The first installment of Accidental Internet, a new series where Gideon Jacobs and Eric Oglander crawl the web looking for strange and beautiful pieces of text and images.
Is this the beginning of the road head renaissance?
You can also choose to set your alarm for "Rock Time" if you'd like to be rattled out of bed at the same time as The Rock each morning.
Lo and Behold argues that the middle ground between devoting your life to social networks and aggressively disconnecting is becoming an impossibility.
Then Motherboard tells us how eSports is bringing back mechanical computer keyboards and VICE Magazine explains how a rare breed of cattle survived for 2,000 eating only foraged greens.
The god-awful technology that makes up the United States' immigration system is finally being updated, after several failed attempts.
Whoever is in charge of the Monopoly Facebook page has some pretty strange ideas in his or her head, it turns out.
Drones, 3D holograms, cameras with body heat detection, and a 360-degree radar surveillance.
How had I, a lowly peon with barely 500 followers to my name, so undeservedly received the 6 God's blessing?
A technological arms race between migrants, cartels, and authorities is heating up at the Mexico-United States border. At its center? Cheap, pay-as-you-go phones.
Designer Nikolas Gregory created the Ripley, an art project that has everything a human theoretically needs to shit personalized jewelry out of their ass.
You could also, like, maintain an open and honest relationship and just talk things out instead of spying, but whatever.
Then MUNCHIES explains why a New Orleans gay bar changed its clothing-optional rule, and Motherboard investigates a new startup that's helping people identify counterfeit drugs in Pakistan.
Google introduced a "Mic Drop" button in Gmail that let users block all replies to an email. It did not go well.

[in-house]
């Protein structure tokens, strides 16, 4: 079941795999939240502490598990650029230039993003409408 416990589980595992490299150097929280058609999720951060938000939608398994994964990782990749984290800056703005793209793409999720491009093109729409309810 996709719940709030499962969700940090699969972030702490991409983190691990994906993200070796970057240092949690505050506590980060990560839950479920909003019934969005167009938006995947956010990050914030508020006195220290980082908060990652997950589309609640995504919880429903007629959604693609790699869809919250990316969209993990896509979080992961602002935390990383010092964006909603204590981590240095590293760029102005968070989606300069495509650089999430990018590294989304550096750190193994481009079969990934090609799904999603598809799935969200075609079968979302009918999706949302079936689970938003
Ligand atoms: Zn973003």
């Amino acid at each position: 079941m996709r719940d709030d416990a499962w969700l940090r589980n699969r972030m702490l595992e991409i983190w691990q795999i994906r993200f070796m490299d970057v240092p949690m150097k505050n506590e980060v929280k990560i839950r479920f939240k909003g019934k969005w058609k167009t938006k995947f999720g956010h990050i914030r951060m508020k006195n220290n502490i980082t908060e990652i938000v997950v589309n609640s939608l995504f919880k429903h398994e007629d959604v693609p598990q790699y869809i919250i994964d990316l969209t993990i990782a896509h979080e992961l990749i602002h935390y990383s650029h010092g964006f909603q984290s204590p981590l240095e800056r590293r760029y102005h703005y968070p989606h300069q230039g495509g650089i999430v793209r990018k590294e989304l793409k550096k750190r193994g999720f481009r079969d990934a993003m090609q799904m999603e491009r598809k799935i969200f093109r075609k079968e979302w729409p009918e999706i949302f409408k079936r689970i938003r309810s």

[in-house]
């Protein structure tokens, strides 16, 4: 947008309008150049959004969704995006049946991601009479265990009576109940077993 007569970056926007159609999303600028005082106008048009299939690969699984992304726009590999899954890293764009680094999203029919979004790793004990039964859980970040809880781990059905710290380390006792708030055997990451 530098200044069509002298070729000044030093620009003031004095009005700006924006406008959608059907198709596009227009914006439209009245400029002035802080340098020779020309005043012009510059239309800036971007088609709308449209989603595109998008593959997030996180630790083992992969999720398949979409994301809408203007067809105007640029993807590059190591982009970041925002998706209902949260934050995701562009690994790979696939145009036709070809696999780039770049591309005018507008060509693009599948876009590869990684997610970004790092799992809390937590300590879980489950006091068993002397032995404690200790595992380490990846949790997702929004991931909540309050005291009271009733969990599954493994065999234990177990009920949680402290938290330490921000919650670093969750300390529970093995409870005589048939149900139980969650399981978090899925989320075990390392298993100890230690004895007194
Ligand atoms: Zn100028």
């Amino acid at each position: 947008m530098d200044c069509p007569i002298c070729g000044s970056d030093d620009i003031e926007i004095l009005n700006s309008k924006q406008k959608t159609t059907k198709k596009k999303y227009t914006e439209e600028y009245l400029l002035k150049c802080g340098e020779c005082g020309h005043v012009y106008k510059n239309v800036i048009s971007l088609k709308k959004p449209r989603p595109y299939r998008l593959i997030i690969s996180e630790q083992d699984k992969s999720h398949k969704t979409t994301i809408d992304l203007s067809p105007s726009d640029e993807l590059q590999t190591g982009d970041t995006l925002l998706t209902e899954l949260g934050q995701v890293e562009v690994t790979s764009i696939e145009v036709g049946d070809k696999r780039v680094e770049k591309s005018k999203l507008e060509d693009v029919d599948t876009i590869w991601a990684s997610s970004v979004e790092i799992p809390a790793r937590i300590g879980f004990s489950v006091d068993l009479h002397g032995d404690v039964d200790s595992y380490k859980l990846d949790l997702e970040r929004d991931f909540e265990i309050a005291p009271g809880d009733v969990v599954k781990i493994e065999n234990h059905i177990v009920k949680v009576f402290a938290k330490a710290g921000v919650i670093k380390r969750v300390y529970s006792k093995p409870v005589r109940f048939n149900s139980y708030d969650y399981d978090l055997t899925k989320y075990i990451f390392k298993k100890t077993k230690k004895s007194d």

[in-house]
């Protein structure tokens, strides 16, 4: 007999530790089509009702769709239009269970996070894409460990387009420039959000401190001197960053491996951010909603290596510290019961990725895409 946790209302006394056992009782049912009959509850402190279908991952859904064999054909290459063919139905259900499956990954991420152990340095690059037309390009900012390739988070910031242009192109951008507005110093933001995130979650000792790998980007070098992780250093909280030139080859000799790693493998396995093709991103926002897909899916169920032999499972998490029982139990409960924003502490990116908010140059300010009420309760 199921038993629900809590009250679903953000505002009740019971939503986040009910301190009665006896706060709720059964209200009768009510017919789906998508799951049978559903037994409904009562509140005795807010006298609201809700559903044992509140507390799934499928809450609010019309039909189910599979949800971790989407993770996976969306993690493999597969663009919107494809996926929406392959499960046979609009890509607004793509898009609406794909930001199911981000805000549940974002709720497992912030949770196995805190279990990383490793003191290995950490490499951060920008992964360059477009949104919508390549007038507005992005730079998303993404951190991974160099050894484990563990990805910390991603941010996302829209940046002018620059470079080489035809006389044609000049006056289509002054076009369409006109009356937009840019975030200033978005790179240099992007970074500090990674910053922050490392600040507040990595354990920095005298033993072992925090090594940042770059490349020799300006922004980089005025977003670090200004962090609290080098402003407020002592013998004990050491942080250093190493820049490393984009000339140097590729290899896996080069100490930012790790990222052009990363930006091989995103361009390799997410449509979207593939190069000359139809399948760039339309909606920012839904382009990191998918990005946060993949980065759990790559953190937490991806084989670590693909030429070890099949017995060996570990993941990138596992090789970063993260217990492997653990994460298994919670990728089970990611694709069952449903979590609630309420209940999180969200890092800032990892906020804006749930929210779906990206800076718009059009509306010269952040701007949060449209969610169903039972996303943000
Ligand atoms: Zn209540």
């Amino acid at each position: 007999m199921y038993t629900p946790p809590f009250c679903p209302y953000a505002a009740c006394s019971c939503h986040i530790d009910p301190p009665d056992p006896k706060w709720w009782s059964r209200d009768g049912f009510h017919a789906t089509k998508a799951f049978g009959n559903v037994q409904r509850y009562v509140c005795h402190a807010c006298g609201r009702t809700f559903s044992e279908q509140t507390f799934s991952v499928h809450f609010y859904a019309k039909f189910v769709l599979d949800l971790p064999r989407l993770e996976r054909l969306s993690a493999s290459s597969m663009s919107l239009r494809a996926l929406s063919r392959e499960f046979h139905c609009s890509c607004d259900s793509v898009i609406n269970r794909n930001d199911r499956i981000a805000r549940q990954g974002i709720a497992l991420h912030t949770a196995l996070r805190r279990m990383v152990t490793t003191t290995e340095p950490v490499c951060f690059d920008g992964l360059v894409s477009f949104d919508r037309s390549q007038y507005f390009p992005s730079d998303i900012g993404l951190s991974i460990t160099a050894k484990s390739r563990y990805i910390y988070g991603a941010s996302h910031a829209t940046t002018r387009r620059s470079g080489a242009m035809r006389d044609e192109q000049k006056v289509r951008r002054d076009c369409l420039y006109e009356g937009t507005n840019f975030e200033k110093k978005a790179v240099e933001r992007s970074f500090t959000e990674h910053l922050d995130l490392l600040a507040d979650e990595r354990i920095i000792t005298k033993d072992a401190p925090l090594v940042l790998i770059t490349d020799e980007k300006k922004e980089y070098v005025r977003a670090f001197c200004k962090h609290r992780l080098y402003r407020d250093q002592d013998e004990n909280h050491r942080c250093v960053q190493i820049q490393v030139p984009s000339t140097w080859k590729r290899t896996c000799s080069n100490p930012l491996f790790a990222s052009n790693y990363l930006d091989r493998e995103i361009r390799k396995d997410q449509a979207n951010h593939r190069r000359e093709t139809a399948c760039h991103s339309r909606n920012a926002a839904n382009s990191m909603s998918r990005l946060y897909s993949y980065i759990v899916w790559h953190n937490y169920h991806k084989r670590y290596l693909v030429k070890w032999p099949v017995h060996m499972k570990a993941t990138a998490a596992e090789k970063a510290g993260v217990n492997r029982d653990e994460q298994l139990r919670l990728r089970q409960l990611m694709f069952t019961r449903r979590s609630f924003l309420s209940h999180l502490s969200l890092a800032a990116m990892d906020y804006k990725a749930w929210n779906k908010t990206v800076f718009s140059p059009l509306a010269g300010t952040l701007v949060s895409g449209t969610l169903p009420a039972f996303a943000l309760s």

Venture capital firms have pumped more than $100 million into Juicero, a company that promises to "disrupt" the juice industry with a very, very expensive appliance.
There's more to virtual reality than having a new way to watch porn or make gaming more intense.
Learn from a few savvy employees who wrote computer scripts to do their job.
Career Opportunities in Organized Crime is a mockumentary that follows the filming of a recruitment video for Baltimore's local Russian mafia. Shot using six GoPros, it's the world's first VR feature film.
In 2014, Indiana University received funding to start the Truthy Project, which is dedicated to studying the spread of data and why things like memes go viral. We called the professor in charge of it to discuss dank memes and their effect on the election…
The "audience" will receive two SMS messages a day combining straight narrative, images, and video. The vibration from their phones creates the opera's "music."
The technology could reduce the time it takes to get an HIV diagnosis from months to days.
Then Motherboard explains the problems inhibiting the rise of sex robots and i-D celebrates Vans' 50th birthday.
If we're going to depend on the internet, we should be able to trust where it comes from.
We talked to some experts who explained why that's a good thing.